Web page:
Tutorial time! Sorry if you’re not a crafter/sewer person. Absolutely no hard feelings if you want to skip this one.
I finished the Christmas Countdown Chain and, after a little trial and error, it was as easy as I thought it would be. Honestly, the cutting and pressing took longer than the actual sewing.
24 coordinating fabric rectangles, 5″ x 10″
Velcro (I used 3/4″ squares, but see my note in the instructions)
Rotary cutter, guide, and cutting board
To get the fabric rectangles, there are a couple of things you can do. I bought six coordinating fabrics at a half-yard each. Since a half-yard of typical fabric is 18″ wide by 42-44″ long, each half-yard gave me twelve 5″-wide by 10″-long rectangles. Six half-yards will yield three full chains.
Alternatively, a single fat quarter is 18″ wide by 21-22″ long, so it would yield six rectangles. If you didn’t mind less variety in the fabric, you could cut four fat quarters to make one chain. There are also “layer cakes” of fabric, which are stacks of forty-two coordinating 10″ by 10″ squares. These would only need to be cut in half, but can get pretty expensive pretty quickly.
I washed and ironed my fabric, then used my rotary cutter and lined cutting board to slice four 10″-tall strips from the length of the fabric. I squared up one end of each strip, then I sliced off three 5″-wide rectangles. The resulting stack looks like this:
The cutting took quite a while, but I got three chains worth of materials for my effort. Once the cutting is done, the pressing starts. Fold up about 1/4″ from the each of the short ends and press.
Then fold the whole piece in half, hot-dog way, with your creased ends tucked in.
Open the fold back up and fold the long edge in to the center crease (so you’re creasing at a quarter of the width). Press.
Do the same to the other side, so that you have all unfinished edges in the center.
Fold along your center crease so you have a long, skinny strip. I re-pressed the whole thing at this point just to make sure it stayed.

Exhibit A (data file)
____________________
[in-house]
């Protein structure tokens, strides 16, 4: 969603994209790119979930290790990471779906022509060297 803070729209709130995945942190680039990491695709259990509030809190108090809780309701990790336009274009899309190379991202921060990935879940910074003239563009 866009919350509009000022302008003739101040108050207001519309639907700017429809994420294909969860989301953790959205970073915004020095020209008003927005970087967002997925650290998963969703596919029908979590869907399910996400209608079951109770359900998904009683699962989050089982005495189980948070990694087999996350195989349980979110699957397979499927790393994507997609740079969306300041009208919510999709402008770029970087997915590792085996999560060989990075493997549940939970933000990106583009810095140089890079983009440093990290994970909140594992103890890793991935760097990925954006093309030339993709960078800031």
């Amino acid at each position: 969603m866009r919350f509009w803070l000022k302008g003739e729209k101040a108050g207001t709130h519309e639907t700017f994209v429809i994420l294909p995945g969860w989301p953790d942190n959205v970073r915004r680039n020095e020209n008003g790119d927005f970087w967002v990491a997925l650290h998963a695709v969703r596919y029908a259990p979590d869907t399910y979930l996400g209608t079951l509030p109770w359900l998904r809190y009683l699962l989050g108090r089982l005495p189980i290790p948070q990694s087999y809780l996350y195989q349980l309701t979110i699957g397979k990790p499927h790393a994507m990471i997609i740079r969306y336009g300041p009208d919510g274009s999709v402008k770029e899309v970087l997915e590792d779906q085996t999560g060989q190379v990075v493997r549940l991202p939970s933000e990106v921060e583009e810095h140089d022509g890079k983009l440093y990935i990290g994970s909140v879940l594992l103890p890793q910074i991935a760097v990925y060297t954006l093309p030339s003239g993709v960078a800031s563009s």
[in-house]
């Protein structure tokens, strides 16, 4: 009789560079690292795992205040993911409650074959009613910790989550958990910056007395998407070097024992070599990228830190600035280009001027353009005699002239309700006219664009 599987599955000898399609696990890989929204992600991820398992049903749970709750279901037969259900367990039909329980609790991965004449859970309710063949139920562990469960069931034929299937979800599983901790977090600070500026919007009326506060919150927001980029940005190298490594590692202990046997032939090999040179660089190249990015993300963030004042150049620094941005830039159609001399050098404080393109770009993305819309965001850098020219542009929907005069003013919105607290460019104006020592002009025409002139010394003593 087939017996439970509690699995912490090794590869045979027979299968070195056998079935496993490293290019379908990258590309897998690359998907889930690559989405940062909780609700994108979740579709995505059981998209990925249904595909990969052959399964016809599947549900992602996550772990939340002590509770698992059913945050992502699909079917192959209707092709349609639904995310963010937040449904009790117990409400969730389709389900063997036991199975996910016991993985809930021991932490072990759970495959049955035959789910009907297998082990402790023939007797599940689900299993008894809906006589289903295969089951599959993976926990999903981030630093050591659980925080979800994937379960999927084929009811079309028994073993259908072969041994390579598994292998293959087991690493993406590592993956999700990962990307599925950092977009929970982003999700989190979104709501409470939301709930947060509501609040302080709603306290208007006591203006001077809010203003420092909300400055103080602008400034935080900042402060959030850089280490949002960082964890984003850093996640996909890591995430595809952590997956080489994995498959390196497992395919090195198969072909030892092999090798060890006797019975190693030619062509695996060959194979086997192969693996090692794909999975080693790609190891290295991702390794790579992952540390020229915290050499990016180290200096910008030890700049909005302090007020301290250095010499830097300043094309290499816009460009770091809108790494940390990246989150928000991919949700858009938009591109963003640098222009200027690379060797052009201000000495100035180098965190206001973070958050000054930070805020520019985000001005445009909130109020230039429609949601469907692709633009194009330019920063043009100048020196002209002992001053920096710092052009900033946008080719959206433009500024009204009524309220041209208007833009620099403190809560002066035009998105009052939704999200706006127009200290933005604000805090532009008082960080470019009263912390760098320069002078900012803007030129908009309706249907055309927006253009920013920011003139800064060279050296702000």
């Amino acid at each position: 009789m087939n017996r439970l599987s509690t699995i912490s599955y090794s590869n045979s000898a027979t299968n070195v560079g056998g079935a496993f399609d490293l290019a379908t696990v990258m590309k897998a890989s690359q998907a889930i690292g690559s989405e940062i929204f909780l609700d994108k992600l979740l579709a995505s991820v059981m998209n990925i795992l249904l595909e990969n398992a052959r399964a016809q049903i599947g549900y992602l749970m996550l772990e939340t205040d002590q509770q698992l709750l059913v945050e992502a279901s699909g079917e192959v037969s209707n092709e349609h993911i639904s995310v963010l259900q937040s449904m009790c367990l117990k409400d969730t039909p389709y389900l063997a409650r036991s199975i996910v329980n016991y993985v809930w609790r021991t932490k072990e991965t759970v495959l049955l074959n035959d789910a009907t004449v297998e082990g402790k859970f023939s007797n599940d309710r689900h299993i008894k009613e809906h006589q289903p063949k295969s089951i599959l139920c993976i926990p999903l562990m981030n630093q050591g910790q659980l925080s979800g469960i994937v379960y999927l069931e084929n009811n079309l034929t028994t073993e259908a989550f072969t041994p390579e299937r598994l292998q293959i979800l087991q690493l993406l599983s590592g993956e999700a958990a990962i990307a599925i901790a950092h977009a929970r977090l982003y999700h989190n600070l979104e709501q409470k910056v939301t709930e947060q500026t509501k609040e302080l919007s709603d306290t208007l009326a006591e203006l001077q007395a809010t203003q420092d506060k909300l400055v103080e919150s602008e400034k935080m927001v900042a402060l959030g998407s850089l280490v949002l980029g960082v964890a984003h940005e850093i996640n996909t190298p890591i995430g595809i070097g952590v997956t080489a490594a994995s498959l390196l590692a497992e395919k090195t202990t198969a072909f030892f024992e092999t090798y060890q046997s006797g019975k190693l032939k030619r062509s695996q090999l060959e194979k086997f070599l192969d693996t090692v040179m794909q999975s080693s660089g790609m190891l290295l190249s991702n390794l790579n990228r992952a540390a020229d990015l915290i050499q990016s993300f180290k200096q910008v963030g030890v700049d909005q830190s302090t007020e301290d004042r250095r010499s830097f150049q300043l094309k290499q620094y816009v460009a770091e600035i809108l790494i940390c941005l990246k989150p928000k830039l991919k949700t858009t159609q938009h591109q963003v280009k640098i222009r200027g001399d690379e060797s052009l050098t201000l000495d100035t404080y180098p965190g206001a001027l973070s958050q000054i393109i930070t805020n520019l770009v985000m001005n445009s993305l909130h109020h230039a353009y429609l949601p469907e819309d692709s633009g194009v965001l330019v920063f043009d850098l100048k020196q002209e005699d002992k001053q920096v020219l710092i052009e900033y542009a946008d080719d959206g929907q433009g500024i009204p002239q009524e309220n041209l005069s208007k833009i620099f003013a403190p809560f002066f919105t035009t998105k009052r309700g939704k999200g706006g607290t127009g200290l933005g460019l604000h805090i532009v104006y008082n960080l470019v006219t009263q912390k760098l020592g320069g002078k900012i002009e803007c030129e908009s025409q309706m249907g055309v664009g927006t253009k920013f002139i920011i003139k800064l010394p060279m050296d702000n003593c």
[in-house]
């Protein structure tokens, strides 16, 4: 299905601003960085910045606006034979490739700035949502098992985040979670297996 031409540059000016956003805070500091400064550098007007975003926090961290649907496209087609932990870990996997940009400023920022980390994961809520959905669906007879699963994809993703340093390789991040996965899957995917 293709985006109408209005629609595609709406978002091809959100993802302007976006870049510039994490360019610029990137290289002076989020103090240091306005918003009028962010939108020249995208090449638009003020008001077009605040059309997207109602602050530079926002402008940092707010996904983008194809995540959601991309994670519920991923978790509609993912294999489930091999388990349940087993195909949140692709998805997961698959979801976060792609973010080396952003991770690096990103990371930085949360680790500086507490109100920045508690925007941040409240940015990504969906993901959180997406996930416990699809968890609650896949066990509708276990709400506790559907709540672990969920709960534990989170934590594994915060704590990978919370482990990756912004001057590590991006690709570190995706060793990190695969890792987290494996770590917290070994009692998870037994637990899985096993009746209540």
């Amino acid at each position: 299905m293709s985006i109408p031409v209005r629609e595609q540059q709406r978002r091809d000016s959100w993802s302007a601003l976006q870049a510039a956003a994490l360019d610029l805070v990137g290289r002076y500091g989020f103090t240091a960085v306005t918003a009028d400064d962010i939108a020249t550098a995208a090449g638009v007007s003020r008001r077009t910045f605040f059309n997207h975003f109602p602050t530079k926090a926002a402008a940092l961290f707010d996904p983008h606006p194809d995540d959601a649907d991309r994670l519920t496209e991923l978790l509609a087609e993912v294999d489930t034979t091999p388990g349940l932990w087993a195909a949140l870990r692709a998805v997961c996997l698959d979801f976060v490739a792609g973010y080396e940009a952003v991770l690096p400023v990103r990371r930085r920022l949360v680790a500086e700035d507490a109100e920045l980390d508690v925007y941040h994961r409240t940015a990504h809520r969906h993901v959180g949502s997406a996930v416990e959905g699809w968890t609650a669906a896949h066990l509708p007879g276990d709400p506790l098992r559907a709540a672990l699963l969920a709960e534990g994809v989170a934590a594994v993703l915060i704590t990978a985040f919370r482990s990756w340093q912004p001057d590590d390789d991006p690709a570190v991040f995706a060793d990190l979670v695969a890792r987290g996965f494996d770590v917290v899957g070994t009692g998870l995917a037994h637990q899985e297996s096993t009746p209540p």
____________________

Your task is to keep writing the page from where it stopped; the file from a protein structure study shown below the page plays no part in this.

Pin your open edge together.
Topstitch around the entire strip, taking care to backstitch at the start and stop.
I used a margin somewhere between 1/16″ and 1/8″. I just found a guide on my machine that I liked and tried to be consistent. I also removed the pins as I went because on something this small, the pins were actually hindering the presser foot on my machine.
Once you’ve topstitched the entire strip, it’s time for the Velcro. I cut 3/4″ wide Velcro in to squares, but I think in the future I will either use 1″ strips of 3/4″-wide or full 1″ squares. The 3/4″ squares don’t seem to grip quite as well as I want them to.
Stitch all the way around the edge of the Velcro square, taking care to backstitch at the start and stop. This is what the reverse will look like.
Attach the other half of the Velcro to the other end of the strip on the reverse side.
Now you have a loop!
Repeat the process with each of the other twenty-three rectangles, loop them together in the desired pattern, and presto!
I found it easiest to do the entire process for one fabric pattern at the time. In other words, press, sew, and add Velcro to four pieces at a time. That way I wasn’t wearing myself out on any one action but was consolidating actions to some extent.
I love how this turned out and will probably make several more before December 1st. If there’s something that’s not clear, or you have a question, feel free to leave a note in the comments. Also, if you make one, I’d love to see pictures!